© Cambridge University Press
Table of Contents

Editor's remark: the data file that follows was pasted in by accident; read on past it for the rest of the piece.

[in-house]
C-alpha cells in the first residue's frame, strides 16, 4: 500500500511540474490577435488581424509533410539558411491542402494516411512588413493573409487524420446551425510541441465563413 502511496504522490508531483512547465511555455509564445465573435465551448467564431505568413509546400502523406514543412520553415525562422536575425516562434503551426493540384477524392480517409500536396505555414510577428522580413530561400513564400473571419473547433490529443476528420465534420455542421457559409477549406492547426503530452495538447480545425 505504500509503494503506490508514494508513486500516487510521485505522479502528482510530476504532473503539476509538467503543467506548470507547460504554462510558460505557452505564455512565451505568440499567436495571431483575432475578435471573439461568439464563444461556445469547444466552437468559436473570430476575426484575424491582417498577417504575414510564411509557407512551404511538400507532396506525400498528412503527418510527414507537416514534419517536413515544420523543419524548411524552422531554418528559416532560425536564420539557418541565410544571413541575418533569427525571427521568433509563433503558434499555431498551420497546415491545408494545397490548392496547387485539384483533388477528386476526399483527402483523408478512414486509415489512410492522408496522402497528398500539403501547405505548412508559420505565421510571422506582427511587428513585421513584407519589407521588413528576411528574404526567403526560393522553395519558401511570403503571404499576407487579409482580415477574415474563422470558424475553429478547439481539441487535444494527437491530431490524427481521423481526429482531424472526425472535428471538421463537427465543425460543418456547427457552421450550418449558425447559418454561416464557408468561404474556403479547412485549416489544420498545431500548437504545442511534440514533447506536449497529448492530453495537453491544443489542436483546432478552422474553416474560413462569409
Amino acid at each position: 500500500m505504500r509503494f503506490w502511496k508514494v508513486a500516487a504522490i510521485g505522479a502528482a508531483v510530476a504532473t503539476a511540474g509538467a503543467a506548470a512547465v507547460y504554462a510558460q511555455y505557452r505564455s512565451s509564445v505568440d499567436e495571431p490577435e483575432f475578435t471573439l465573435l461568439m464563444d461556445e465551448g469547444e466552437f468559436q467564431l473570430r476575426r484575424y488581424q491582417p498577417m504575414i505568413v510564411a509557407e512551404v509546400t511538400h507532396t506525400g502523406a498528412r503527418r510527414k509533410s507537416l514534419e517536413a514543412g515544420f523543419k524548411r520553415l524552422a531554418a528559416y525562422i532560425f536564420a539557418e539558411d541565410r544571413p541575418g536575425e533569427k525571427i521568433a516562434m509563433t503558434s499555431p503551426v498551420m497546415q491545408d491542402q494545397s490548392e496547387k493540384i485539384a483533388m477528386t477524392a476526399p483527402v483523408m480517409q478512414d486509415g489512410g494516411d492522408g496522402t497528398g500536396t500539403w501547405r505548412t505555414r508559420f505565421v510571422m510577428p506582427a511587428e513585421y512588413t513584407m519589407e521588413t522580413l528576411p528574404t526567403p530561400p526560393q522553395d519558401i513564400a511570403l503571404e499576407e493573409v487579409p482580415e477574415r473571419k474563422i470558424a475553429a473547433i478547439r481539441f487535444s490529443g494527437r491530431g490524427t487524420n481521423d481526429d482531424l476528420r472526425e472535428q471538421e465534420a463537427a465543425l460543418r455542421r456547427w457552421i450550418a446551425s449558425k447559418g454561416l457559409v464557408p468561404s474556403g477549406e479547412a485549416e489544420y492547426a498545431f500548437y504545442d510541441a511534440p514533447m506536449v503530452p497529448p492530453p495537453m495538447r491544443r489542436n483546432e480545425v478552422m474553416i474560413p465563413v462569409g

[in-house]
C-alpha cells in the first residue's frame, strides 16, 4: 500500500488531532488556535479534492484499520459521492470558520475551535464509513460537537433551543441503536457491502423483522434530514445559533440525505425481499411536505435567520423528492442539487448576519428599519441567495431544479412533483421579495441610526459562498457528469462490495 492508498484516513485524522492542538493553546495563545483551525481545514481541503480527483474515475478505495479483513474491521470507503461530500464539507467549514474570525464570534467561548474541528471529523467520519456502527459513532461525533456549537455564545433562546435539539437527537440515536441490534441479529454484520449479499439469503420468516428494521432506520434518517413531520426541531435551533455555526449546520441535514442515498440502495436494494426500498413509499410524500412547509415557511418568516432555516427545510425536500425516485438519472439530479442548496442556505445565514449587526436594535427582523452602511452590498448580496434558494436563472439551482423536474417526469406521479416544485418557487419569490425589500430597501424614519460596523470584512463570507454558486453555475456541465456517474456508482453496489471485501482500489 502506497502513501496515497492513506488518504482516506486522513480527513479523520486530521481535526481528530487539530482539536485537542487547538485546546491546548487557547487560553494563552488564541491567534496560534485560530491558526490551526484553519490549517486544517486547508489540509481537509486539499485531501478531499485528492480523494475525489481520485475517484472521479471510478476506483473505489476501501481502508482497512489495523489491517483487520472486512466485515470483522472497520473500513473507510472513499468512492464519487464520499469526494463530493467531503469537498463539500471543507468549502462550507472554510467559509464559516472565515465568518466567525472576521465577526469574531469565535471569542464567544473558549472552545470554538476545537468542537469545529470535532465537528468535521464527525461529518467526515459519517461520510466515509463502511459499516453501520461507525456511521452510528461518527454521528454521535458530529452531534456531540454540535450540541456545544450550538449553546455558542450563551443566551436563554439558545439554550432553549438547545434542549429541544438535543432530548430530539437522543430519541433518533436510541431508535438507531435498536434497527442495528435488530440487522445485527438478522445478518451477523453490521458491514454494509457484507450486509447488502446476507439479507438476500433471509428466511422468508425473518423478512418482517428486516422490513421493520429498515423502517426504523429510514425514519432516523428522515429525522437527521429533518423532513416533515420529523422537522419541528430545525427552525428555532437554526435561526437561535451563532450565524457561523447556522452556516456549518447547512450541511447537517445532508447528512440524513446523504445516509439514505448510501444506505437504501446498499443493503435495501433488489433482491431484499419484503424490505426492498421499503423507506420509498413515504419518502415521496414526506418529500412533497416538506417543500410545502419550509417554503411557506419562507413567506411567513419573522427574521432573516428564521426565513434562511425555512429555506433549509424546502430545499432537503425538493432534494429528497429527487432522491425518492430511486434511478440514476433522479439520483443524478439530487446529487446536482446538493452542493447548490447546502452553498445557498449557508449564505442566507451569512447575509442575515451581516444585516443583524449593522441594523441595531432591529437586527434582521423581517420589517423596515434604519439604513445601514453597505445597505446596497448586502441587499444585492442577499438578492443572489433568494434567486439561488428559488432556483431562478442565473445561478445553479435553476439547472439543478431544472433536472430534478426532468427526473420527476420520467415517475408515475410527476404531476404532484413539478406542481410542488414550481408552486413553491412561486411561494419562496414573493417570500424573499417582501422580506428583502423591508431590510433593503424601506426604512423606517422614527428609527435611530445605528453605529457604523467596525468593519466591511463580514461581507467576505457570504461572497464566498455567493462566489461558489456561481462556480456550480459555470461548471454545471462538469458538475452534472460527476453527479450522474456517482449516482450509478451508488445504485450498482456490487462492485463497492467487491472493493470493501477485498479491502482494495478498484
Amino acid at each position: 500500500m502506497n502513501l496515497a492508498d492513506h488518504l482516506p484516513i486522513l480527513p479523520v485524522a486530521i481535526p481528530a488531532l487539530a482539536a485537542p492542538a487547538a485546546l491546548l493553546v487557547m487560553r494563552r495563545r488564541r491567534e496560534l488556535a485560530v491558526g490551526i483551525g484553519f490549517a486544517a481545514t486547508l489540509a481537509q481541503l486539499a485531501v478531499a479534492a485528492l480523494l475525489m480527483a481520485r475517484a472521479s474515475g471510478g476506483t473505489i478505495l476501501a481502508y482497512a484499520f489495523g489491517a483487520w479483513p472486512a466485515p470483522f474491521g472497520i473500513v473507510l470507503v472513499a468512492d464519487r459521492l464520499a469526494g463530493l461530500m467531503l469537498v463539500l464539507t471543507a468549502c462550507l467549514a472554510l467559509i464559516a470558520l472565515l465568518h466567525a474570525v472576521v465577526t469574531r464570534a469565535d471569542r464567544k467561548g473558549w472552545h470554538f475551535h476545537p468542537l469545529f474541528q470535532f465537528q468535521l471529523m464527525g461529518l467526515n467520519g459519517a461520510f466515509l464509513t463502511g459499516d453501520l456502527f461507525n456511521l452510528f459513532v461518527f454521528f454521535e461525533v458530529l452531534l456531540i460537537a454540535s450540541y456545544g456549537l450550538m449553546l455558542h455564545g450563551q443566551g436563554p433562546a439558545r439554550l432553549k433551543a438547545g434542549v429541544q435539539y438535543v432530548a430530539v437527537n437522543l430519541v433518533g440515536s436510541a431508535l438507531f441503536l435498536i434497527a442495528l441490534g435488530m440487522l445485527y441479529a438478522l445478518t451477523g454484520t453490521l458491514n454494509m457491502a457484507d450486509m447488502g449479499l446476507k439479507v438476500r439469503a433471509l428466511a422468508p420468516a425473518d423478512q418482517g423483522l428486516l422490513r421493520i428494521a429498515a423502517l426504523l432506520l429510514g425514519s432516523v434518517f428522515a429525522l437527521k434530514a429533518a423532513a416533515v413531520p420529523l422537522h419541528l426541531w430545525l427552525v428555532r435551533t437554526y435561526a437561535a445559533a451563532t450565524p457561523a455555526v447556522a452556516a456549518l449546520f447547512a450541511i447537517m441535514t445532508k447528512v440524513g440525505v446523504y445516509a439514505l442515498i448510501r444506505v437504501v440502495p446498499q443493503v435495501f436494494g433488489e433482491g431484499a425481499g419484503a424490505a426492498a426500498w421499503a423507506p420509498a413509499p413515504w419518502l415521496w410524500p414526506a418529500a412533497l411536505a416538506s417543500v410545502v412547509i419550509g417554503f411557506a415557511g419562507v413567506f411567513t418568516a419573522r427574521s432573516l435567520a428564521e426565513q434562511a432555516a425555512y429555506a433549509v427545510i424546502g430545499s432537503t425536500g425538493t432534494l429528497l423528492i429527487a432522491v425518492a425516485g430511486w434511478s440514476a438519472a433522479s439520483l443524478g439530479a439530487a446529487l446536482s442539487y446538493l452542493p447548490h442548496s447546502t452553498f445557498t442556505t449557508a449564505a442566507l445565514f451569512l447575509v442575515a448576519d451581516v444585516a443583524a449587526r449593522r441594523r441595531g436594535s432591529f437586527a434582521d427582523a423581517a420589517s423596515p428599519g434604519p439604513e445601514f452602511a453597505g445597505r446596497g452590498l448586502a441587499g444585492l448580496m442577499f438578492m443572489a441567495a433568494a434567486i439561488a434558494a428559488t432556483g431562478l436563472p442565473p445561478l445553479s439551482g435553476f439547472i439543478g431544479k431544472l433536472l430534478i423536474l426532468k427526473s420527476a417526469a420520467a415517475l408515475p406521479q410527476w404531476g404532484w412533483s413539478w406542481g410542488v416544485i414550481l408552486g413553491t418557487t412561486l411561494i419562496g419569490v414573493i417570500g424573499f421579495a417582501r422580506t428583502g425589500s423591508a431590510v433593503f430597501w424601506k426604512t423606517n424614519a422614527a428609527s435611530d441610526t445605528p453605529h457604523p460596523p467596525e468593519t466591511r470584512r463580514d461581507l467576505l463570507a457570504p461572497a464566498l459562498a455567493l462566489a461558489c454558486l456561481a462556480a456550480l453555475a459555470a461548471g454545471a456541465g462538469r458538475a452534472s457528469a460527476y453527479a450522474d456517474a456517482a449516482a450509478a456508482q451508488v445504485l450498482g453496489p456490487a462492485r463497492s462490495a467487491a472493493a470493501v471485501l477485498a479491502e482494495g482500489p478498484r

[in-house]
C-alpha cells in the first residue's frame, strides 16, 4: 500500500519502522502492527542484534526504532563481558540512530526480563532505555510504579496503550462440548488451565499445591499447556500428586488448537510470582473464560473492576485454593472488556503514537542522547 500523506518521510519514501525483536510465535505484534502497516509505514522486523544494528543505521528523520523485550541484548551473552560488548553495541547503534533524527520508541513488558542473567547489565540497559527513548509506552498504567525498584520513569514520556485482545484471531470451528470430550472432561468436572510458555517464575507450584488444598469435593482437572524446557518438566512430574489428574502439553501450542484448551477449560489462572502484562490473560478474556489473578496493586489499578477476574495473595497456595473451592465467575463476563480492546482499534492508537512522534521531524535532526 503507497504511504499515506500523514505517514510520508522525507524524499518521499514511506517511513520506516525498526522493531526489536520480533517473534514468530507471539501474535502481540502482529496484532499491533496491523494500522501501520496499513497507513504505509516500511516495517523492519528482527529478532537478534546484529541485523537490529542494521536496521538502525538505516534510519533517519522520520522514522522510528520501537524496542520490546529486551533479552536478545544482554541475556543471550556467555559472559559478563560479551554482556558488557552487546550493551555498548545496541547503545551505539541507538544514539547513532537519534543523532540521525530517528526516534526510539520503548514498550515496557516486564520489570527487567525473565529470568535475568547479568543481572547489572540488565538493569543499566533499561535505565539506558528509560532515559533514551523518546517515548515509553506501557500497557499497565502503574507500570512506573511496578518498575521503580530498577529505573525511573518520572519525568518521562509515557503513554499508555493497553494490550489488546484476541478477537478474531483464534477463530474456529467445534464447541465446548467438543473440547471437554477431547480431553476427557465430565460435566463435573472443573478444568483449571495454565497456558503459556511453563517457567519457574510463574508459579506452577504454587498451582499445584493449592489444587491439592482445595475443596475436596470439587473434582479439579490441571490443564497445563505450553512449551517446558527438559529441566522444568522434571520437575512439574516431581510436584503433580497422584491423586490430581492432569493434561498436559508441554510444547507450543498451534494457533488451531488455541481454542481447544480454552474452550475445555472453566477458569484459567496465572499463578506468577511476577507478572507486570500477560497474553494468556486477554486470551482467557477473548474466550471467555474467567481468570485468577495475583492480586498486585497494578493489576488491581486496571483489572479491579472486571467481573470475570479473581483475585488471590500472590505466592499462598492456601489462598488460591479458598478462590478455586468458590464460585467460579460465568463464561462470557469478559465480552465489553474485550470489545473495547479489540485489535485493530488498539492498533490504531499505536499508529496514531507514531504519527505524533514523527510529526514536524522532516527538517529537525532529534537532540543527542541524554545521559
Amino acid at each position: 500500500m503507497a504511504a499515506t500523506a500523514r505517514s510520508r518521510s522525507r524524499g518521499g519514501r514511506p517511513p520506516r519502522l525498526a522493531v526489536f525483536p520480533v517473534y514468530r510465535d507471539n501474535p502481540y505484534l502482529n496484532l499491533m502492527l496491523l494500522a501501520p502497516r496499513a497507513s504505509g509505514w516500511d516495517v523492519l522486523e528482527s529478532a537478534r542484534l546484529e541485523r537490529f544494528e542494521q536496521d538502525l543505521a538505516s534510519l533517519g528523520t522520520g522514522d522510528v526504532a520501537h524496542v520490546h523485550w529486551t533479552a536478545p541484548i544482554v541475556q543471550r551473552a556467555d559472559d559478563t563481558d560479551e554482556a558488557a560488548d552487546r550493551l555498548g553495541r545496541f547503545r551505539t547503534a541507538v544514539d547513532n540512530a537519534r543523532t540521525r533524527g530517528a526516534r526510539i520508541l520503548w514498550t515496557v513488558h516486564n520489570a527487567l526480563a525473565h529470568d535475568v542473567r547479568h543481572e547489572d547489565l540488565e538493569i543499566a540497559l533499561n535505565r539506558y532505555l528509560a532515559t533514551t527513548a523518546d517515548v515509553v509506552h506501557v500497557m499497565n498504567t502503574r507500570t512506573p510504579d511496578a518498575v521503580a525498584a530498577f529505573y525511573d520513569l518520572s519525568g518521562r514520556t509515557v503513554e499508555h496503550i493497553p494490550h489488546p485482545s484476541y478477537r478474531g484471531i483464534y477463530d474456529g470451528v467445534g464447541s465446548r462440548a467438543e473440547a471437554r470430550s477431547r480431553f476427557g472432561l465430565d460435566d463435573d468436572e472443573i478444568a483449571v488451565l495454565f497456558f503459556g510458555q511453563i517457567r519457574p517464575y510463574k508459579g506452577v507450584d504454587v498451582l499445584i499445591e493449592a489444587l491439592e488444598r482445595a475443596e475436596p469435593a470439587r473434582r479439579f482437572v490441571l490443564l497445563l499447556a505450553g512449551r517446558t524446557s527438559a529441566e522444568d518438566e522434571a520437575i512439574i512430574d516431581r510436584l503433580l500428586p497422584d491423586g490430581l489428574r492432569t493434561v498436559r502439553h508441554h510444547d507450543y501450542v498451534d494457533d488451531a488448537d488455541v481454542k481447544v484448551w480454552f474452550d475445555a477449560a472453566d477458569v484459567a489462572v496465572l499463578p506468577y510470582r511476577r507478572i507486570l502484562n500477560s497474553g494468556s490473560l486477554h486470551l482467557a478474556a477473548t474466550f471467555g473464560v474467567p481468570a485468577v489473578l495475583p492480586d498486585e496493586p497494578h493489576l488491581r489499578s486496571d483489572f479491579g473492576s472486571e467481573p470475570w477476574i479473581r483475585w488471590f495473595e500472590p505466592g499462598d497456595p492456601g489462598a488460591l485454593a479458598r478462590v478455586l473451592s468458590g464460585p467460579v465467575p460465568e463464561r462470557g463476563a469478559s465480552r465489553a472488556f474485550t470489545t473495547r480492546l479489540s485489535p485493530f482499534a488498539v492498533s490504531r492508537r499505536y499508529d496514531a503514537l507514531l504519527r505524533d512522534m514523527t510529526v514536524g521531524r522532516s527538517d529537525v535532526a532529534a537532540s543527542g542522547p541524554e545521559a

Foreword Jianguo Liu; Preface; Acknowledgments; Introduction: Globalization and fisheries: a necessarily interdisciplinary inquiry John Rood and Michael Schechter; Part I. Impacts of Globalization on Fisheries and Aquatic Habitats: 1. Globalization: implications for fish, fisheries and their management William W. Taylor, Nancy J. Leonard, Jud F. Kratzer, Chris Goddard and Patricia Stewart; 2. Fisheries globalization: fair trade or piracy Jackie Alder and Reg Watson; 3. Effects of globalization on freshwater systems and strategies for conservation Jessica Seares, Katherine Smith, Elizabeth Anderson and Catherine Pringle; 4. Globalization effects on water quality: monitoring the impact on and control of waterborne disease Joan Rose and Stephanie Molloy; 5. Health challenges to aquatic animals in the globalization era Mohamed Faisal; 6. Globalization, biological invasions, and ecosystem changes in North America's Great Lakes Kristen Holeck, Edward Mills and Hugh J. MacIsaac; Part II. Case Studies of Globalization and Fisheries Resources: 7. Possible contributions of globalization in creating and addressing seahorse conservation problems Amanda C. J. Vincent, A. D. Marsden and U. R. Sumaila; 8. Wronging rights and righting wrongs: some lessons on community viability from the colonial era in the Pacific Kenneth Ruddle; 9. Cooperation and conflict between large and small-scale fisheries: a Southeast Asian example Richard Pollnac; 10. Response of Alaskan fishermen to aquaculture and the salmon crisis Rosamond Naylor, Josh Eagle and Whitney Smith; 11. Tilapia: a fish with global reach Joseph J. Molnar and William H. Daniels; 12. The influence of globalization on the sustainability of North Pacific salmon fisheries William Taylor and Nancy Leonard; Part III. Governance and Multilevel Management Systems: 13. Great Lakes fisheries as a bellwether of global governance Michael Schechter and Grant Folland; 14. Ecosystem-based insights on Northwest Atlantic fisheries in an age of globalization Dean Bavington and James Kay; 15. Fishy food laws P. Vincent Hegarty; Part IV. Ethical, Economic and Policy Implications: 16. The intersection of global trade, social networks, and fisheries Kenneth A. Frank, Katrina Mueller, Ann Krause, William Taylor and Nancy Leonard; 17. Fishing for consumers: market driven factors affecting the sustainability of the fish and seafood supply chain H. Christopher Peterson and Karl Fronc; 18. Globalization and worth of fishery resources in an integrated market based system William Knudson and H. Christopher Peterson; 19. Can transgenic fish save fisheries? Rebecca Bratspie; 20. Contributing to fisheries sustainability through the adoption of a broader ethical approach Tracy Dobson and Henry Regier; Part V. Conclusions and Recommendations: 21. Globalization and fisheries: recommendations for policy and management Tracy L. Kolb and William W. Taylor; Index.